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Mnangagwa, Chiwenga feud in new twist

by Staff reporter
18 Nov 2018 at 08:05hrs | Views
PRESIDENT Emmerson Mnangagwa's former advisor Chris Mutsvangwa has accused Vice-President Constantino Chiwenga of being behind plots to oust him as war veterans leader, claiming it was a fight-back against his outburst against alleged state capture.

Mutsvangwa caused a stir last month after claiming that business tycoon Kudakwashe Tagwirei was causing divisions in the presidium through manoeuvres to control Zimbabwe's highly lucrative fuel industry.

Tagwirei is said to be close to both Mnangagwa and Chiwenga, but has business ties with the VP.

After Mutsvangwa's outbursts, war veterans from Mashonaland West and East said they had resolved to recall him from the leadership of the Zimbabwe National Liberation War Veterans' Association (ZNLWVA). However, Mutsvangwa told The Standard on Friday that the plot against him was being spearheaded by Defence and War Veterans deputy minister Victor Matemadanda.

He said Chiwenga's backers were trying to use Matemadanda to destabilise the war veterans after he attacked Tagwirei.

"They said they want to anoint him as the leader of war veterans because he is the only war veteran in a leadership position who won a parliamentary seat in the July 30 general elections, all others fell by the wayside. "(Matemadanda) has been trying to change the leadership, but he is meeting a lot of resistance from everybody.

"Except Mashonaland West, other provinces are saying this is nonsense."

Mutsvangwa said Matemadanda tried to use ZNLWVA deputy chairperson Headmen Moyo to push the agenda against him.

"We exposed the cartel and it doesn't have political cover at the moment. They are desperate for political protection and this has been worsened by the fact that President Mnangagwa won the elections in July," he said.

"They are not happy. To continue with that cartel you need to have Number 1 supporting it, but he is not.

"They are accusing me of exposing them and they are saying since the war veterans showed power in November (2017), if we control them we will be able to get another political umbrella."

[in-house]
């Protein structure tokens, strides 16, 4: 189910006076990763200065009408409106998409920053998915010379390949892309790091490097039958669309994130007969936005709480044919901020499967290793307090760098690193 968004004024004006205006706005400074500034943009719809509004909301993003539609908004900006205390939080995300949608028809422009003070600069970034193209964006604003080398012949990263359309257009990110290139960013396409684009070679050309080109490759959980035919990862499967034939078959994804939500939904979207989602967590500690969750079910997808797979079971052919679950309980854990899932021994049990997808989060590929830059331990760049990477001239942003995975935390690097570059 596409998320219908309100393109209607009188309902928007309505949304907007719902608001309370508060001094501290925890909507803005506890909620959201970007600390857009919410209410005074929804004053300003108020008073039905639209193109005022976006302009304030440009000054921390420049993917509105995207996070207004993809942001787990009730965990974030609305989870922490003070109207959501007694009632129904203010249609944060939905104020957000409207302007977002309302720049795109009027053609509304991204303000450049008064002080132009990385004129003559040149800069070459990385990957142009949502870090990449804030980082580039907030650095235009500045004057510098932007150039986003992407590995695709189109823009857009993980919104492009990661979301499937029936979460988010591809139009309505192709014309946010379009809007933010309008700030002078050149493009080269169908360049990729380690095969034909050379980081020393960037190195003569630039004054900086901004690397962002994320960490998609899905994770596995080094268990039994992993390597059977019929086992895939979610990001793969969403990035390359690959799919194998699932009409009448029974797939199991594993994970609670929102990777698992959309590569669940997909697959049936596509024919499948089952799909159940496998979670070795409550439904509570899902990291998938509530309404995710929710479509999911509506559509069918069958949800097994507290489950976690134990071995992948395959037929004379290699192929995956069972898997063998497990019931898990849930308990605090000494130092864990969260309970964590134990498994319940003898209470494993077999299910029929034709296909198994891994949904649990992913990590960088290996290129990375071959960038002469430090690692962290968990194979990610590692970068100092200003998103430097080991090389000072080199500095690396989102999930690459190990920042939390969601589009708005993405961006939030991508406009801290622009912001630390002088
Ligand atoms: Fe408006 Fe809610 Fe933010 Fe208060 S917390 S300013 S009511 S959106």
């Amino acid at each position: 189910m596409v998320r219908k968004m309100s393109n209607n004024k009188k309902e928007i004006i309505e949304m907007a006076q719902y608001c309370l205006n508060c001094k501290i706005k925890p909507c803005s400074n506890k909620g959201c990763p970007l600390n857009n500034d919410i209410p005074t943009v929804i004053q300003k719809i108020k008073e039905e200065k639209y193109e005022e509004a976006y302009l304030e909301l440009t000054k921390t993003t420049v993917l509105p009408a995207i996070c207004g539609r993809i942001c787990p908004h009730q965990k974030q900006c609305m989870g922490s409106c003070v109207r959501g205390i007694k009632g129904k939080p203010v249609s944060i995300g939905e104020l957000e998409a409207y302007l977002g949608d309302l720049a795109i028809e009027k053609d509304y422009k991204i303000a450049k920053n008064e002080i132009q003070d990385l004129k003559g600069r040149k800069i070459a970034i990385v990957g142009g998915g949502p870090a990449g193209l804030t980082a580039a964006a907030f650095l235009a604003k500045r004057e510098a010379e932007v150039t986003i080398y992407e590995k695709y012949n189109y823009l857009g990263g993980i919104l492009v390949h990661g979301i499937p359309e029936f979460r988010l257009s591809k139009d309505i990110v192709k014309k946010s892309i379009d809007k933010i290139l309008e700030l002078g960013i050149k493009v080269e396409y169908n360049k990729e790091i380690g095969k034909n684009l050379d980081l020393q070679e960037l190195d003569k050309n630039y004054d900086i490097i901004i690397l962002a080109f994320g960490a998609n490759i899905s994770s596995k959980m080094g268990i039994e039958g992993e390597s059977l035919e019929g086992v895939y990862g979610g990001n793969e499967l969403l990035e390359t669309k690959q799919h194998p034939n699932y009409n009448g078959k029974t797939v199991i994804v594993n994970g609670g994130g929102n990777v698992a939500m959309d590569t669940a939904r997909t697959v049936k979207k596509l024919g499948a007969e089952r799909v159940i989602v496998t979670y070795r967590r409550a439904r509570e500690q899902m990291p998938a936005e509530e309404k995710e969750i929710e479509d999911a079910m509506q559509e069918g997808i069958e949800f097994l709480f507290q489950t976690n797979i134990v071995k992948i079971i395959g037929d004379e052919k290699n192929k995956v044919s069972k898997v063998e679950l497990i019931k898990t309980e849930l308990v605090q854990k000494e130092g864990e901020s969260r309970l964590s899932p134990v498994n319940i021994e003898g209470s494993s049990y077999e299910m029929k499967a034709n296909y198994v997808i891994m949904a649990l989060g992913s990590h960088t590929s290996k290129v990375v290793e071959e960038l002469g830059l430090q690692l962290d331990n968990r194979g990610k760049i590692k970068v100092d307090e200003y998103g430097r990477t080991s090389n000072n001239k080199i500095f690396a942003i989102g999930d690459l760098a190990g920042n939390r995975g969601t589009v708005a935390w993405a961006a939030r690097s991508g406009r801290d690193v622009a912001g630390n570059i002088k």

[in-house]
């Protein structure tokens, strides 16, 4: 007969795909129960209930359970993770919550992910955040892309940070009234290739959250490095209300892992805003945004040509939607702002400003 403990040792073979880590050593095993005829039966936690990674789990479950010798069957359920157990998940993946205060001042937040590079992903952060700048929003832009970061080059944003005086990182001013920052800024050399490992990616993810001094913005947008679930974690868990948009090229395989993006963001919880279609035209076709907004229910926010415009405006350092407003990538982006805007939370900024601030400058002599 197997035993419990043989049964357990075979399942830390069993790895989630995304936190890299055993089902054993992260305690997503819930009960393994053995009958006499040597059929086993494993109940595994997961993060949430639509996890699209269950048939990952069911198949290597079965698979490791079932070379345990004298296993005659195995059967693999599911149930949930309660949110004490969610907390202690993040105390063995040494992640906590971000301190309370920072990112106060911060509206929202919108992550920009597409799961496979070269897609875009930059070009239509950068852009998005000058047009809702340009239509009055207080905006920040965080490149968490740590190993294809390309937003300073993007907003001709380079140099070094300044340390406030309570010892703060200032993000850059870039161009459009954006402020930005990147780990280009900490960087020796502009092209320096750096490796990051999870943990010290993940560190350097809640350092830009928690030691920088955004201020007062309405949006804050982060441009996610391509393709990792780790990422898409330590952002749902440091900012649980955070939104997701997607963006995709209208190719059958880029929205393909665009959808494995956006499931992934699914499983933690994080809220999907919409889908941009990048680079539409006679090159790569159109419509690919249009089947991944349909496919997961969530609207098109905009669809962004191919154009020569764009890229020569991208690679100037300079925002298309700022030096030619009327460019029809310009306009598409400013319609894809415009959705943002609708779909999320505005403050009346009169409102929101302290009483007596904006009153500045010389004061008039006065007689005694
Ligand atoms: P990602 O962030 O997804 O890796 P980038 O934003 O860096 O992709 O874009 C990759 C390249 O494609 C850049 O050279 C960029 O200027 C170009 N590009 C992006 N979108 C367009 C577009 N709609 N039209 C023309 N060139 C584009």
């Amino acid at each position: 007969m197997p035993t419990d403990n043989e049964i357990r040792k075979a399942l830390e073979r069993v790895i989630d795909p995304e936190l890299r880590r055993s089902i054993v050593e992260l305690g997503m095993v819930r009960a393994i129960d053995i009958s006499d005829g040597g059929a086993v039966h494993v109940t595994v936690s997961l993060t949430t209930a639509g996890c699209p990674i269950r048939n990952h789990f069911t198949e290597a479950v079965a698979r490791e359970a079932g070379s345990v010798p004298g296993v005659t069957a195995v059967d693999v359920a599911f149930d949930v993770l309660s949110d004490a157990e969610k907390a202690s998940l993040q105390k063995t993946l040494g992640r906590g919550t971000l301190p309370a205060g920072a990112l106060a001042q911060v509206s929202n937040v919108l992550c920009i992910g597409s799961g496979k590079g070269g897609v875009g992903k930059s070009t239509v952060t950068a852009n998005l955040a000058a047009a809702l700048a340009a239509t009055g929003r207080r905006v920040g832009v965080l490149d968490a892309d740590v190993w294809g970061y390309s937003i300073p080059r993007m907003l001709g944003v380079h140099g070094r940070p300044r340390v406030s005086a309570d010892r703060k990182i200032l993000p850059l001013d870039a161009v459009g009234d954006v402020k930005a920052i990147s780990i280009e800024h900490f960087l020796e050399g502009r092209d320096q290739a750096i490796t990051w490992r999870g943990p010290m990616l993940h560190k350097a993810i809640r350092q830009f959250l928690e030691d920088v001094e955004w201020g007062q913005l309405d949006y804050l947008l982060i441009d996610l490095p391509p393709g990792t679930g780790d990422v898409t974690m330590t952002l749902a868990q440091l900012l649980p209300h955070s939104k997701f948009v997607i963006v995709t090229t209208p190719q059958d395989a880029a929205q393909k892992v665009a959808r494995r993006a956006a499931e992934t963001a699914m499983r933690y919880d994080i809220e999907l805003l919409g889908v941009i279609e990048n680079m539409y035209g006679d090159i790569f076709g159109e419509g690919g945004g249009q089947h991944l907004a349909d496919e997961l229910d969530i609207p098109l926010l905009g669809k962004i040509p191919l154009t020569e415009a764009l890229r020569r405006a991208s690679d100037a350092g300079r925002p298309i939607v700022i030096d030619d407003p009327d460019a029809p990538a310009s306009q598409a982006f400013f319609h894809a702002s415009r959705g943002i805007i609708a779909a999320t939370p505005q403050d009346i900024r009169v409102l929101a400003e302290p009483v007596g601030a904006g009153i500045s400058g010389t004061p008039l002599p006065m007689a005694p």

Moyo said he was not aware that Matemadanda was fighting Mutsvangwa. Moyo said the association would conduct a meeting mid this week to deal with the matter, but said it was not possible that Mutsvangwa could be removed by two provinces.

"We will be having a meeting by mid next week. Mutsvangwa cannot be expelled by two provinces. The national executive is going to sit and make a decision," he said.

Mutsvangwa claimed that there used to be bad blood between Matemadanda and Chiwenga, alleging that the VP used to regard the deputy minister as "povo". He said the two had since closed ranks to fight him.

A number of war veterans have leapt to Mutsvangwa's defence with prominent Mashonaland West war veteran Runesu Geza, popularly known as Bombshell, claiming that some war veterans were being used by powerful people to fight their leader.

"Most of them are being used and we are realising that most of them are not war veterans. We need re-vetting. Others are now ministers, but their liberation history is not known," he said in apparent reference to Matemadanda. He said Mutsvangwa was fighting on behalf of war veterans and would not be toppled.

"We want to see who is influencing these war veterans to the extent of fighting their chairman and even holding hostage a politburo member (Obert Mpofu). We can't have war vets going even to the party to harass a politburo member. We want to know who is using them," he said.

"If Mutsvangwa has issues with other people, war veterans should stand aside and allow him to fight his wars, not to come in on the side of his opponents.

"Colluding to fight a man who was sick - that is bad. We still have G40 members, and we want to know their mandate in fighting Mutsvangwa.

"They want to make themselves heroes because they were given cars, he is not going anywhere.

"We will stand with Mutsvangwa and are willing to defend him to the end. We can't have war veterans as political mercenaries to fight their own boss."

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Source - the standard